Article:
Genetic regions, like the Arctic’s frozen wastes, may be all but inaccessible, posing a challenge to explorers, who live to map the unknown. Such explorers include researchers at the University of Pennsylvania led by Golnaz Vahedi, Ph.D., an assistant professor of genetics. Dr. Vahedi and her team decided to venture into “locked in” chromatin, where DNA is so tightly coiled that it remains outside the flow, beyond the reach of transcription factors.
Well, not all transcription factors. There is transcription factor called TCF-1 that, according to Dr. Vahedi’s team, opens up tightly packed chromatin like an icebreaker plowing through sea ice. Not only that, TCF-1 creates a passage that other transcription factors may follow, enabling the expression of previously silent genomic regions. The regions of interest to the Vahedi expedition make up the regulatory landscape of T-cell development.
The new connection between TCF-1 and chromatin will improve our understanding of how T-cell lineages arise. It may also aid the development of therapies that use epigenetic drugs to alter T-cell fate in cancer, autoimmune disorders, and infectious diseases.
Details of the new work appeared February 20 in the journal Immunity, in an article entitled “Lineage-Determining Transcription Factor TCF-1 Initiates the Epigenetic Identity of T Cells.” This article describes how Dr. Vahedi and colleagues profiled chromatin accessibility at eight stages of T-cell development, and how the earliest stages of development depended on selective enrichment of TCF-1.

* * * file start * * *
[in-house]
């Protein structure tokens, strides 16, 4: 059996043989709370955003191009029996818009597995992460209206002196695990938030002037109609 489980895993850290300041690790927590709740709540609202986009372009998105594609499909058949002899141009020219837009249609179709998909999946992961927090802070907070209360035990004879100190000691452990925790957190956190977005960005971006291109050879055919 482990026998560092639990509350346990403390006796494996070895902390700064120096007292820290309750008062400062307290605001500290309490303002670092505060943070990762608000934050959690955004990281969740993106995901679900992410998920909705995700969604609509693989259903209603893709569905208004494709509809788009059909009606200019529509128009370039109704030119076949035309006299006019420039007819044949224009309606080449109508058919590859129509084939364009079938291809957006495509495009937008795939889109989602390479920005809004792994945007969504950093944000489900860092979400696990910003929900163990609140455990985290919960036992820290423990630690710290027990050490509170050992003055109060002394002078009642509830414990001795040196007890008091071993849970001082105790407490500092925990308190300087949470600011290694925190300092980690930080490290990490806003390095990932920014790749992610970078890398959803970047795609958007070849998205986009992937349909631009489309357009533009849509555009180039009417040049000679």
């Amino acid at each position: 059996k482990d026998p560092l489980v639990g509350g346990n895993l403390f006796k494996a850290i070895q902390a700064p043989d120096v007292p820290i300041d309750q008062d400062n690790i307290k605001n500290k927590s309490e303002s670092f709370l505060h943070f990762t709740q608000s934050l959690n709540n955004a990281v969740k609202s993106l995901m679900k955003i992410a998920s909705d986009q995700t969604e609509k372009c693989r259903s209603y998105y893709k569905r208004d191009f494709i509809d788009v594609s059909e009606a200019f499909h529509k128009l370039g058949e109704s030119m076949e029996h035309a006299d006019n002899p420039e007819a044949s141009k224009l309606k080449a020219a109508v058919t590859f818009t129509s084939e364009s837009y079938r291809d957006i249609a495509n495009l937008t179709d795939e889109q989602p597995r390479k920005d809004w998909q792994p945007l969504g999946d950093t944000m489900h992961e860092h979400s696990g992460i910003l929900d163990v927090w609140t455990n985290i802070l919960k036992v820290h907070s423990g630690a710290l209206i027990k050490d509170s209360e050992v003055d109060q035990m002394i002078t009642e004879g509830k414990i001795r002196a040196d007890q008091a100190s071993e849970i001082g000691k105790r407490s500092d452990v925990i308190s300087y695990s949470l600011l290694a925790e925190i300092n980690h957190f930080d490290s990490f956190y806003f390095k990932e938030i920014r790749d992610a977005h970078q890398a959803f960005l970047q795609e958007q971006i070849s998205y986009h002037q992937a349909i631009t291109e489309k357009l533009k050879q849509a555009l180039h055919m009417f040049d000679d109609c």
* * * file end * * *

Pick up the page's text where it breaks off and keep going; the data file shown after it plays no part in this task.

Essentially, TCF-1 opens chromatin so that DNA can be read to make proteins, and it also keeps chromatin open so that subsequent factors can access DNA to make protein that guides a maturing T cell to its final identity. This mechanism helps explain the functional importance of TCF-1 in T cells, which has been appreciated for more than 25 years.
The team generated a profile of open and closed areas in eight stages of T-cell development and found an abundance of the transcription factor TCF-1 at regions along the genome that were open at the earliest stages of development.
“TCF-1 was further required for the accessibility of these regulatory elements and at the single-cell level, it dictated a coordinate opening of chromatin in T cells,” the article’s authors explained. “TCF-1 expression in fibroblasts generated de novo chromatin accessibility even at chromatin regions with repressive marks, inducing the expression of T cell-restricted genes.”
“Our lab is interested in understanding how T-cell identity is established,” Dr. Vahedi noted. “We chose to study T cells because of their all-important role in patrolling the body to clear it of germs and such other dangers as cancer cells.”
Dr. Vahedi’s team established the identity-making role for TCF-1 by deleting it in a mouse model. They found that most open sites closed, becoming inaccessible in tightly wound chromatin. On the other hand, when they added TCF-1 to a type of common skin cell, it “broke the ice” and opened closed regions by removing chemical groups that tighten chromatin. The elongated fibroblasts reprogrammed to become more T-cell-like in shape, and hundreds of T-cell genes were also expressed in these skin cells.
Using computational and epigenomic methods, the team found that TCF-1 behaved in a similar manner on the chromatin of individual T cells. Because of the consistency among many cells, they concluded that TCF-1 control of T-cell fate is fundamentally important in determining what a cell will become.
“We showed how TCF-1 controls T-cell fate through its ability to target closed chromatin and establish the identity of developing T cells,” Dr. Vahedi asserted. “TCF-1 is the focus of many immunology and oncology studies, especially those dealing with checkpoint inhibitors and sick immune cells. We think that the 'ice-breaking' ability of TCF-1 can be selectively harnessed to reset 'old' T cells to a 'younger' state so they can fight invaders again.”